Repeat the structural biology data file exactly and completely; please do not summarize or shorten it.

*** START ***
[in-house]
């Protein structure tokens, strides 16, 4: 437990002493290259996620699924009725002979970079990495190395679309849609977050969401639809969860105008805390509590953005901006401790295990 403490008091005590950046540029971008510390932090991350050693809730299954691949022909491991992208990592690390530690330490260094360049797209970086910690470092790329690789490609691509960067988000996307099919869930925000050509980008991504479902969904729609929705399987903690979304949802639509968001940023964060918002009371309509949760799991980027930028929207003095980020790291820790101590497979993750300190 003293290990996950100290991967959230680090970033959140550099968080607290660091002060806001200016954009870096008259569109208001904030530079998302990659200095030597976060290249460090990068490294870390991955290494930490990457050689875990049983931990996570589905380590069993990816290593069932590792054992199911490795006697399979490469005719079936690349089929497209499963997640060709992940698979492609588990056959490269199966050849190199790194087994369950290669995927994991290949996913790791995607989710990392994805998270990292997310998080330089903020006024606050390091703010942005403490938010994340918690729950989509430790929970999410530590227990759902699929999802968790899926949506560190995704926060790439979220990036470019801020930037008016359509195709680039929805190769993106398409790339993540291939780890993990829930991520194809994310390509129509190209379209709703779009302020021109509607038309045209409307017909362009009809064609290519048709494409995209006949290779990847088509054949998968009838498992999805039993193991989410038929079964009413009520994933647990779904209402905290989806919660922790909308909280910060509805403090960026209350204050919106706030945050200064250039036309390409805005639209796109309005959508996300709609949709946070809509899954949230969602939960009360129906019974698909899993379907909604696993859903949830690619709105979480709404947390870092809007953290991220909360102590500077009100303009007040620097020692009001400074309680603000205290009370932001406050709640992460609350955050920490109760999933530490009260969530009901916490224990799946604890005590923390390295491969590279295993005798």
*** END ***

[in-house]
């Protein structure tokens, strides 16, 4: 437990002493290259996620699924009725002979970079990495190395679309849609977050969401639809969860105008805390509590953005901006401790295990 403490008091005590950046540029971008510390932090991350050693809730299954691949022909491991992208990592690390530690330490260094360049797209970086910690470092790329690789490609691509960067988000996307099919869930925000050509980008991504479902969904729609929705399987903690979304949802639509968001940023964060918002009371309509949760799991980027930028929207003095980020790291820790101590497979993750300190 003293290990996950100290991967959230680090970033959140550099968080607290660091002060806001200016954009870096008259569109208001904030530079998302990659200095030597976060290249460090990068490294870390991955290494930490990457050689875990049983931990996570589905380590069993990816290593069932590792054992199911490795006697399979490469005719079936690349089929497209499963997640060709992940698979492609588990056959490269199966050849190199790194087994369950290669995927994991290949996913790791995607989710990392994805998270990292997310998080330089903020006024606050390091703010942005403490938010994340918690729950989509430790929970999410530590227990759902699929999802968790899926949506560190995704926060790439979220990036470019801020930037008016359509195709680039929805190769993106398409790339993540291939780890993990829930991520194809994310390509129509190209379209709703779009302020021109509607038309045209409307017909362009009809064609290519048709494409995209006949290779990847088509054949998968009838498992999805039993193991989410038929079964009413009520994933647990779904209402905290989806919660922790909308909280910060509805403090960026209350204050919106706030945050200064250039036309390409805005639209796109309005959508996300709609949709946070809509899954949230969602939960009360129906019974698909899993379907909604696993859903949830690619709105979480709404947390870092809007953290991220909360102590500077009100303009007040620097020692009001400074309680603000205290009370932001406050709640992460609350955050920490109760999933530490009260969530009901916490224990799946604890005590923390390295491969590279295993005798």